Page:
Not long ago, acquiring basic necessities or services was a task that involved substantial human interaction and the use of tangible items like paper. To book a flight, one would typically engage the services of a travel agent. Stock purchases were often made through a phone call to a broker. Contrastingly, the process of purchasing a home has remained largely untouched by the innovative disruptions of technology, maintaining a status quo that is both archaic and costly.
Recently, a Missouri court delivered a judgment that could signal the beginning of significant changes in the real estate industry. Anna Bahney, a fellow journalist, reports on the case where the National Association of Realtors (NAR), along with Homeservices of America and Keller Williams Realty, faced a hefty penalty. They were mandated to compensate a collective of half a million home sellers with $1.8 billion. The sellers had accused these entities of colluding to maintain elevated commission rates.
Following the court’s decision, Bob Goldberg, the CEO of NAR, announced his resignation. The core of the dispute centered around an NAR policy that mandates sellers to consent to compensate both the buyer’s and seller’s agents through a commission. This agreement is a prerequisite for listing a property on the Multiple Listing Service (MLS), which is crucial for ensuring a property’s visibility to potential buyers.
Traditionally, a home seller agrees with their broker on a commission rate, typically between 5% to 6% of the home’s selling price, which is then divided between the seller’s and buyer’s agents. The plaintiffs contended that in a market driven by competition, buyers should independently bear the cost of their agent’s commission and negotiate this fee on their own.
The defense maintained that commission rates are subject to negotiation and that the current system alleviates financial burdens from buyers who are already facing significant expenses. Despite this, the verdict was met with applause from consumer advocates, who argue that the industry’s standardization of commission rates has discouraged negotiation.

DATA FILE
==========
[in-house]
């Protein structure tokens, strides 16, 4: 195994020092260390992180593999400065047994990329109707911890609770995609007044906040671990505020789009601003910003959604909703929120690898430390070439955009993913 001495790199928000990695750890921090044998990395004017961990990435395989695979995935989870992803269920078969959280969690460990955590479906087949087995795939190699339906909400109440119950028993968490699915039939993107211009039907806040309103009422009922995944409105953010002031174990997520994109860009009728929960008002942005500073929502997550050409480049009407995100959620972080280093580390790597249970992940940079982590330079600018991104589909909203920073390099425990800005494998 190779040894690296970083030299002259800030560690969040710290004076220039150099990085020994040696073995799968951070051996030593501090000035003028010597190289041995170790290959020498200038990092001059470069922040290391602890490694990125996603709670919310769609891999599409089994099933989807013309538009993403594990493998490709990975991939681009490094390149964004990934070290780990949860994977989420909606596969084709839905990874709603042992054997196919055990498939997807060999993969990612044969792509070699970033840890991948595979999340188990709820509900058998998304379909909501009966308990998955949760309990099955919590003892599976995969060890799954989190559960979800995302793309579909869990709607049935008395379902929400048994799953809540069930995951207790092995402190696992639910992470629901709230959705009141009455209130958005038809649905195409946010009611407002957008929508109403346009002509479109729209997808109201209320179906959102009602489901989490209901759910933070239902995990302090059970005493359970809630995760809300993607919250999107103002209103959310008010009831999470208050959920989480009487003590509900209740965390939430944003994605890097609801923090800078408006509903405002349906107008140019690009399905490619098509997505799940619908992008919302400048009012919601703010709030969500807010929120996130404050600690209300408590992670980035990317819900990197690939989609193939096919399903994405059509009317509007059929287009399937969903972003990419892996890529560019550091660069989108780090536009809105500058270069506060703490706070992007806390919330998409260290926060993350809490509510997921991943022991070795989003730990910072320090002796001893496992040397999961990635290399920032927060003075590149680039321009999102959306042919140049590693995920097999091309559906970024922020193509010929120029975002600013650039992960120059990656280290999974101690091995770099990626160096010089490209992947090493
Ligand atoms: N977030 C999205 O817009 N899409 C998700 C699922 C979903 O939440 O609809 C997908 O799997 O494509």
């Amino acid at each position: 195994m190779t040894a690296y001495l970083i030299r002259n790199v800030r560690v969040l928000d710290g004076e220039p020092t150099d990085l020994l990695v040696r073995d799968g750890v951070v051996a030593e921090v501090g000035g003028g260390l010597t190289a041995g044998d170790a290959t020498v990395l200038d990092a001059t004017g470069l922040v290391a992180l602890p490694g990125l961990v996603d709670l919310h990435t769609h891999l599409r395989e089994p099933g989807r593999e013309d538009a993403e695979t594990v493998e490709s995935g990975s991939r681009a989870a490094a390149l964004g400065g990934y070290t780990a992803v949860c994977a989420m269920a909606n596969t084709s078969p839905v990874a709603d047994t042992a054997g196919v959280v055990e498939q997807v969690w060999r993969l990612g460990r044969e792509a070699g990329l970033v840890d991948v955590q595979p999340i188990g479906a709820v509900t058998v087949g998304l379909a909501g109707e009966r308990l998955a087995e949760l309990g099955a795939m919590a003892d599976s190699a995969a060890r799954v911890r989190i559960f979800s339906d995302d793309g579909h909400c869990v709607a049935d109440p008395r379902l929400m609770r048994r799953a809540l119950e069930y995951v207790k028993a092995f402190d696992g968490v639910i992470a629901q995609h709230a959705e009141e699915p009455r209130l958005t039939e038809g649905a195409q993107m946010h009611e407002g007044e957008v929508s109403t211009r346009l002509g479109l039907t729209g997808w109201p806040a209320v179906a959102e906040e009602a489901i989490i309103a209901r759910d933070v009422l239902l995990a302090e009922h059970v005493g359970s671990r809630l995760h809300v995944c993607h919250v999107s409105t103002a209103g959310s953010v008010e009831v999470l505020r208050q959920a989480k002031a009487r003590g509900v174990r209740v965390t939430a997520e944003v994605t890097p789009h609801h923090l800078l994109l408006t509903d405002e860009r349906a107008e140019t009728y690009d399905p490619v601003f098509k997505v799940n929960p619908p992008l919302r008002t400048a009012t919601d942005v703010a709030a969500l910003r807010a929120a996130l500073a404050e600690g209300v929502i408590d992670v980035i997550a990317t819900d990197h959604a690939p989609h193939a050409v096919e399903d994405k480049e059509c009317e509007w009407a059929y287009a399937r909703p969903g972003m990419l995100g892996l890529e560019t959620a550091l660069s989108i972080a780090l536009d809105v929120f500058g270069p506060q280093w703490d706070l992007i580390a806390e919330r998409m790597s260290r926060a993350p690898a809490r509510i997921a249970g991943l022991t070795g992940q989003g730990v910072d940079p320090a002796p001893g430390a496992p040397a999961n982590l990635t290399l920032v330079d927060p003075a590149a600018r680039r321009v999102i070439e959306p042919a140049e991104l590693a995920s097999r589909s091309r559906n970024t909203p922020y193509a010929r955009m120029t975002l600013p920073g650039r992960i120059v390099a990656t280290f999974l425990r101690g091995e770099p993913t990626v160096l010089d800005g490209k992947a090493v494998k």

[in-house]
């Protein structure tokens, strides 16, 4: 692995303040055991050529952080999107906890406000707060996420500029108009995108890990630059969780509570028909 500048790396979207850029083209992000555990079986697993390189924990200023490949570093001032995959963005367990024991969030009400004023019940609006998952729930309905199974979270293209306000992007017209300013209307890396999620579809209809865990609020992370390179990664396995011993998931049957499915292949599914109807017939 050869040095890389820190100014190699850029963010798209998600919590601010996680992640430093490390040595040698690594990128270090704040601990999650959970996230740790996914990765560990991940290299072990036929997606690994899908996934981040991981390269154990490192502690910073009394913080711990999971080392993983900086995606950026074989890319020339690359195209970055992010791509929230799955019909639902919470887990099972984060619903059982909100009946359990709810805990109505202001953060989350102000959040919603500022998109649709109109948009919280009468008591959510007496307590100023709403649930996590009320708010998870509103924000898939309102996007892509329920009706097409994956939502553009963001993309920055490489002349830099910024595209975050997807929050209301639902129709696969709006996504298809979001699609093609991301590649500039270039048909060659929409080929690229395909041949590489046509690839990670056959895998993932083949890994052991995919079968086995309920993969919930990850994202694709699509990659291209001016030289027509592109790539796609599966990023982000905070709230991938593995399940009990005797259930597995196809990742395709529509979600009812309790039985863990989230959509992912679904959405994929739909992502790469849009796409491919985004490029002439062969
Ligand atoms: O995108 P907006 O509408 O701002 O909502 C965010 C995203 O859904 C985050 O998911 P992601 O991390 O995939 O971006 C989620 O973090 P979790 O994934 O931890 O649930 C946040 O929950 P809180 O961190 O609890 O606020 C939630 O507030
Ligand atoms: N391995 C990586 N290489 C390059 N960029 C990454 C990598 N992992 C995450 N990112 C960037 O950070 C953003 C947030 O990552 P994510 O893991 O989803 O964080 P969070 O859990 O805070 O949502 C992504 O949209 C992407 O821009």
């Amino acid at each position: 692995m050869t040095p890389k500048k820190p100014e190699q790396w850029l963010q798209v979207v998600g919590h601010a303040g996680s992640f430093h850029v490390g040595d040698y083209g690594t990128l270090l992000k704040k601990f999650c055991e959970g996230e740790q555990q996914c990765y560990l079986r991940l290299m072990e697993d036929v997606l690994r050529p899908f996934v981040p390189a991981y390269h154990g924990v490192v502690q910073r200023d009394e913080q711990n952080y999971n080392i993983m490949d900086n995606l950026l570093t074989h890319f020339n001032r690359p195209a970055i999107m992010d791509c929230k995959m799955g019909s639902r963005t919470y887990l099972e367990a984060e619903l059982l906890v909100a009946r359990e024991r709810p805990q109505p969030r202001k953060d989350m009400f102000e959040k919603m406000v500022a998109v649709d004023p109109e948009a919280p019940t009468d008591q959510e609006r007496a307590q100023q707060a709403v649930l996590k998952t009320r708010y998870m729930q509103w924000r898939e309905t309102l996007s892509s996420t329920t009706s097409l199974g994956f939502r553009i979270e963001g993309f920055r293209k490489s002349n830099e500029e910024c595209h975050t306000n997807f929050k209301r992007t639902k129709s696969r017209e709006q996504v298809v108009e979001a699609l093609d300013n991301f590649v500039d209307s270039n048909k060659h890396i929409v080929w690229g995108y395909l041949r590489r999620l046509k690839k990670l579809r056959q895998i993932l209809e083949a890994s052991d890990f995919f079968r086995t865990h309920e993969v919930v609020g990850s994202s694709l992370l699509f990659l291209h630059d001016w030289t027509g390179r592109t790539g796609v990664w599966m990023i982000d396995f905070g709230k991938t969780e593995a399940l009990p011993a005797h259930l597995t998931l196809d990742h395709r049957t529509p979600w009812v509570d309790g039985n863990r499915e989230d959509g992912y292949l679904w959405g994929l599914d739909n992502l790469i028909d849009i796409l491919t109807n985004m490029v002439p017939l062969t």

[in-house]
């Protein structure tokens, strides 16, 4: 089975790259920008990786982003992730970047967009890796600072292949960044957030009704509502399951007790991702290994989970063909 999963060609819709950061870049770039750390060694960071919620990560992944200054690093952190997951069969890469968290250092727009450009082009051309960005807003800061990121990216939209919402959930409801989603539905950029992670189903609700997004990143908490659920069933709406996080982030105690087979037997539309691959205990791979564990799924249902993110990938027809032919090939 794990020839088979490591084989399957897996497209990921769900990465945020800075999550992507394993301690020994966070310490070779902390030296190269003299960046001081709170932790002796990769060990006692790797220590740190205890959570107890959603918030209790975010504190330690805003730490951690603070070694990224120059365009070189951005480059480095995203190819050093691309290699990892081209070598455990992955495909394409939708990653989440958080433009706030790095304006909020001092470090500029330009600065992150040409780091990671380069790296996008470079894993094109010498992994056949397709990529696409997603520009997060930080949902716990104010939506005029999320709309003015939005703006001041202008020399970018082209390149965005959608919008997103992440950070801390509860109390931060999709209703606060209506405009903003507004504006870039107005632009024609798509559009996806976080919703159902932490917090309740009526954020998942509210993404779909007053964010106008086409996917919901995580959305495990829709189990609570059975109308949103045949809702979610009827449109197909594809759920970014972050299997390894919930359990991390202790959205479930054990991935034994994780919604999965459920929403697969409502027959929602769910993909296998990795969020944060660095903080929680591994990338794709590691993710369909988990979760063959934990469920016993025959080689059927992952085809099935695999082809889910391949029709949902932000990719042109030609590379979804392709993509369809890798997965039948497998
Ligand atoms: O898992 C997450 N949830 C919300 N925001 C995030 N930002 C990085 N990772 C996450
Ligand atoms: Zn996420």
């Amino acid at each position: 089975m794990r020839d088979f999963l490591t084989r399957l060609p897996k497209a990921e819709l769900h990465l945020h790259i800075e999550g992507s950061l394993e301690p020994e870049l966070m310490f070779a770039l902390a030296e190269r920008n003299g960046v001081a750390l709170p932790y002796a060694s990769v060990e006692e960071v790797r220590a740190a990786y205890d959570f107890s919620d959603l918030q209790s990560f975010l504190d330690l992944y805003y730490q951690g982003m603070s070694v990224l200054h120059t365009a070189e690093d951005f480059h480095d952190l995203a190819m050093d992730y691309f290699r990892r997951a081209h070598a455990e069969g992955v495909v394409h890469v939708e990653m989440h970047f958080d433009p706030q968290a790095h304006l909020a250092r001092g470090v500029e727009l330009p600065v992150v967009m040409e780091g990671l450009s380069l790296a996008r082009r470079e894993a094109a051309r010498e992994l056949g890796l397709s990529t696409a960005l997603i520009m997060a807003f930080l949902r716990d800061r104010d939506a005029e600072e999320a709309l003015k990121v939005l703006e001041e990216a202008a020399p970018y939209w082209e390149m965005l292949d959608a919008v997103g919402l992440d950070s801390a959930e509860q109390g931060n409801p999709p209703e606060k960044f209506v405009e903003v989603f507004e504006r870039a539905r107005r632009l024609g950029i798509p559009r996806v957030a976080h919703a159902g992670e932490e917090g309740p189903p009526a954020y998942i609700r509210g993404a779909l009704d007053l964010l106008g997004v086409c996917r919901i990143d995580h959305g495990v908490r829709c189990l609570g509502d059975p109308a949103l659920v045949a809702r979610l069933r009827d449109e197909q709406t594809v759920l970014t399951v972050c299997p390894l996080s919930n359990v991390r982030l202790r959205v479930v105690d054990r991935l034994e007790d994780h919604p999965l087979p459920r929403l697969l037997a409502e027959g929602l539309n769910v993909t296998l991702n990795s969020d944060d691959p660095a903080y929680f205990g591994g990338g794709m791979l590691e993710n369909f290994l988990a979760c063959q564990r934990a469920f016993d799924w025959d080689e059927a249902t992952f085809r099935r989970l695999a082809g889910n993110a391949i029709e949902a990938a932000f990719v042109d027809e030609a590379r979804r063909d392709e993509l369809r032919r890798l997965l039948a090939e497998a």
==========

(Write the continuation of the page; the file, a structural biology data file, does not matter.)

The Influence of the National Association of Realtors
The NAR’s influence in the real estate sector is formidable. The organization has trademarked the term “Realtor,” distinguishing its members from other real estate agents. With a membership of approximately 1.5 million, it stands as the largest trade association in the United States. This influence is reflected in the commission rates, which are notably higher in the U.S. compared to countries like the UK and Australia.
For those looking to sell their homes, the traditional commission rates remain the norm for now. However, the Missouri case is part of a broader challenge against the NAR’s commission rules. Other legal actions are underway, and the Department of Justice is examining the system for potential antitrust violations. The consequences of these investigations and legal challenges could be profound, potentially leading to a prohibition of commission-sharing agreements.
A change in the commission structure could also have the effect of cooling down home prices, as these fees are often integrated into the listing prices. In response to the Missouri ruling, the NAR has expressed its intention to appeal, indicating that the battle over real estate commissions is far from over.